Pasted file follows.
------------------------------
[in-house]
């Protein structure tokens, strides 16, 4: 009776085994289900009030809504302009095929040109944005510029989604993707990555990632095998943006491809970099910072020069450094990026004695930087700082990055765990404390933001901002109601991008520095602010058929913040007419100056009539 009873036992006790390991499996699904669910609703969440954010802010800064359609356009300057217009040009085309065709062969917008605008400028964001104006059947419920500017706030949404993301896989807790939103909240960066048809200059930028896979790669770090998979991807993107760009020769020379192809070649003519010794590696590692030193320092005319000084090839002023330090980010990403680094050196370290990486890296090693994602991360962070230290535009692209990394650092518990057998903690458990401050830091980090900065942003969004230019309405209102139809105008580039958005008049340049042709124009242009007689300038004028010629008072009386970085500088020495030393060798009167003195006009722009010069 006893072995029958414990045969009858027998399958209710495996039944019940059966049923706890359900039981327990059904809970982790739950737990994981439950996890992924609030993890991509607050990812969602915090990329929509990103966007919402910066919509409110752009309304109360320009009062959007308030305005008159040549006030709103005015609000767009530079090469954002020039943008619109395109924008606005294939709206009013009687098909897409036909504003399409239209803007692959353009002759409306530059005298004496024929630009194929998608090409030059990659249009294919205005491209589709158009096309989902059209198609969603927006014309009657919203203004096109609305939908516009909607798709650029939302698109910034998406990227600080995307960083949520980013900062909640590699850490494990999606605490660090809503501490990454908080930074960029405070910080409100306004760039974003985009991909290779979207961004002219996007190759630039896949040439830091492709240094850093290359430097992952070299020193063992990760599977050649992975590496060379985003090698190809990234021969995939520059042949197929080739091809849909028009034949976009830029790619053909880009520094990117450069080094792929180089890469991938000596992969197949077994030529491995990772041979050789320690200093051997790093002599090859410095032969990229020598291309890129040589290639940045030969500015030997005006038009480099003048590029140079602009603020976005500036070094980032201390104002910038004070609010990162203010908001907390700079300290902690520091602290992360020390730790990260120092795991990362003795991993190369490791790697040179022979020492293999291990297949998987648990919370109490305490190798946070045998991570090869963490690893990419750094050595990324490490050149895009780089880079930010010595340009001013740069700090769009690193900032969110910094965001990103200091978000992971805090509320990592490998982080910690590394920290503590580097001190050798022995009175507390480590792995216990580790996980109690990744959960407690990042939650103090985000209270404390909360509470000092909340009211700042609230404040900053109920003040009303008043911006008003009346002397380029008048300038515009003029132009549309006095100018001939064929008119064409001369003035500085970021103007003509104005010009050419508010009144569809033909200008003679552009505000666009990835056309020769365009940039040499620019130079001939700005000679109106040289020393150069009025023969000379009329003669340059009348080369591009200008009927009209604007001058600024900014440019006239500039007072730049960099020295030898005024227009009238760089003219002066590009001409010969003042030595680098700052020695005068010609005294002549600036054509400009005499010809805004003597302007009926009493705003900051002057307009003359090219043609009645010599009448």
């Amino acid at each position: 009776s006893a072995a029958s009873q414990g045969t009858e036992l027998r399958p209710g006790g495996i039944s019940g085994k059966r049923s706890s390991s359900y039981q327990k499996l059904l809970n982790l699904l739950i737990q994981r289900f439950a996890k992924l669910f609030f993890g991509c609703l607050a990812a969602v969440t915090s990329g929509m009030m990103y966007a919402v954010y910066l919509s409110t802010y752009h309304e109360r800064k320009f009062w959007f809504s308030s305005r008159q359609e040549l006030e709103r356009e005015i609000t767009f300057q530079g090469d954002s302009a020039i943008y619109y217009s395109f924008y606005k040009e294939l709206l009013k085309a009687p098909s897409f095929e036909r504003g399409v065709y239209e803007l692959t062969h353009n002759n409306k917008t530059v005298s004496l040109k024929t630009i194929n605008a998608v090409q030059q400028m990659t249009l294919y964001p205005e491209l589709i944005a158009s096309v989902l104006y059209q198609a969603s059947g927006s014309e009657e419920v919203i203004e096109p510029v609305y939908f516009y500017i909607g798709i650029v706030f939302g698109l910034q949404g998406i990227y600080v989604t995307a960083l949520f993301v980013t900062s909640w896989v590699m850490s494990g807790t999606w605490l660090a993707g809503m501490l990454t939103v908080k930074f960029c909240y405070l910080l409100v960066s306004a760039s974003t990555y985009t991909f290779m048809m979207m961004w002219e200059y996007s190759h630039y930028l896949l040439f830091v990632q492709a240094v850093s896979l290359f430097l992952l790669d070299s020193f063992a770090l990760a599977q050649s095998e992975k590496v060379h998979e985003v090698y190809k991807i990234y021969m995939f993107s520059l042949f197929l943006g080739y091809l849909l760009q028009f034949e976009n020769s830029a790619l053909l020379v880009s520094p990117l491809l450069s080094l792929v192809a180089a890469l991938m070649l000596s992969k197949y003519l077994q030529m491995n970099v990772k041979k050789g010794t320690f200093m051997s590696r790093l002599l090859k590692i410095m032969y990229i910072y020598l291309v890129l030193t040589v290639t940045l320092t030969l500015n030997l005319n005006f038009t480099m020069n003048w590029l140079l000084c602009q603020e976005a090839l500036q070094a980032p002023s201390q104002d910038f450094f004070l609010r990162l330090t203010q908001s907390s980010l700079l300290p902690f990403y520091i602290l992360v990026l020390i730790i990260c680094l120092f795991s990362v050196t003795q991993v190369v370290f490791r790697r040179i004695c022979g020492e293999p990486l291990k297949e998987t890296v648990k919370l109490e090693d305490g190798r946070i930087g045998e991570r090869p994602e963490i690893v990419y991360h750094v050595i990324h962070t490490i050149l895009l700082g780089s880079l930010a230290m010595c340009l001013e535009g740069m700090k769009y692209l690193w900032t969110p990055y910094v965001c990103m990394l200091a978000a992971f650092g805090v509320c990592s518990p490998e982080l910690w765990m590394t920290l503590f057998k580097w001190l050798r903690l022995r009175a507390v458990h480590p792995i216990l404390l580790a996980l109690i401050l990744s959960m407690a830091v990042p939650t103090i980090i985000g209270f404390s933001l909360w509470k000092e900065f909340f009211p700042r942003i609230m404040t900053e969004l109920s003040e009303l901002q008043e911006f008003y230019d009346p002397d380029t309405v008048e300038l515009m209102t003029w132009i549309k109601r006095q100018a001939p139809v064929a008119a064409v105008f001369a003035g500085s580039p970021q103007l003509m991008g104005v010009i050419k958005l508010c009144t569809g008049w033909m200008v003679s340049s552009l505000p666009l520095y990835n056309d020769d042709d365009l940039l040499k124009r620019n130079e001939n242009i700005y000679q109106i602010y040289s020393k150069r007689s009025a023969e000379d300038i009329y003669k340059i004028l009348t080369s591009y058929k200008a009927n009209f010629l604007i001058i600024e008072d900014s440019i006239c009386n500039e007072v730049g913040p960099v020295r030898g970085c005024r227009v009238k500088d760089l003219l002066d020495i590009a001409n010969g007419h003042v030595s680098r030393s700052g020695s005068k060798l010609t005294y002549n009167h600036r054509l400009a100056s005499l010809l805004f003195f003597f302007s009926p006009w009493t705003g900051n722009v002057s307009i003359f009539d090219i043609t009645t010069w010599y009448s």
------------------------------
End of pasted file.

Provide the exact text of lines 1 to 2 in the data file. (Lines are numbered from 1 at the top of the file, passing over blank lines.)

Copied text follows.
[in-house]
């Protein structure tokens, strides 16, 4: 009776085994289900009030809504302009095929040109944005510029989604993707990555990632095998943006491809970099910072020069450094990026004695930087700082990055765990404390933001901002109601991008520095602010058929913040007419100056009539 009873036992006790390991499996699904669910609703969440954010802010800064359609356009300057217009040009085309065709062969917008605008400028964001104006059947419920500017706030949404993301896989807790939103909240960066048809200059930028896979790669770090998979991807993107760009020769020379192809070649003519010794590696590692030193320092005319000084090839002023330090980010990403680094050196370290990486890296090693994602991360962070230290535009692209990394650092518990057998903690458990401050830091980090900065942003969004230019309405209102139809105008580039958005008049340049042709124009242009007689300038004028010629008072009386970085500088020495030393060798009167003195006009722009010069 006893072995029958414990045969009858027998399958209710495996039944019940059966049923706890359900039981327990059904809970982790739950737990994981439950996890992924609030993890991509607050990812969602915090990329929509990103966007919402910066919509409110752009309304109360320009009062959007308030305005008159040549006030709103005015609000767009530079090469954002020039943008619109395109924008606005294939709206009013009687098909897409036909504003399409239209803007692959353009002759409306530059005298004496024929630009194929998608090409030059990659249009294919205005491209589709158009096309989902059209198609969603927006014309009657919203203004096109609305939908516009909607798709650029939302698109910034998406990227600080995307960083949520980013900062909640590699850490494990999606605490660090809503501490990454908080930074960029405070910080409100306004760039974003985009991909290779979207961004002219996007190759630039896949040439830091492709240094850093290359430097992952070299020193063992990760599977050649992975590496060379985003090698190809990234021969995939520059042949197929080739091809849909028009034949976009830029790619053909880009520094990117450069080094792929180089890469991938000596992969197949077994030529491995990772041979050789320690200093051997790093002599090859410095032969990229020598291309890129040589290639940045030969500015030997005006038009480099003048590029140079602009603020976005500036070094980032201390104002910038004070609010990162203010908001907390700079300290902690520091602290992360020390730790990260120092795991990362003795991993190369490791790697040179022979020492293999291990297949998987648990919370109490305490190798946070045998991570090869963490690893990419750094050595990324490490050149895009780089880079930010010595340009001013740069700090769009690193900032969110910094965001990103200091978000992971805090509320990592490998982080910690590394920290503590580097001190050798022995009175507390480590792995216990580790996980109690990744959960407690990042939650103090985000209270404390909360509470000092909340009211700042609230404040900053109920003040009303008043911006008003009346002397380029008048300038515009003029132009549309006095100018001939064929008119064409001369003035500085970021103007003509104005010009050419508010009144569809033909200008003679552009505000666009990835056309020769365009940039040499620019130079001939700005000679109106040289020393150069009025023969000379009329003669340059009348080369591009200008009927009209604007001058600024900014440019006239500039007072730049960099020295030898005024227009009238760089003219002066590009001409010969003042030595680098700052020695005068010609005294002549600036054509400009005499010809805004003597302007009926009493705003900051002057307009003359090219043609009645010599009448």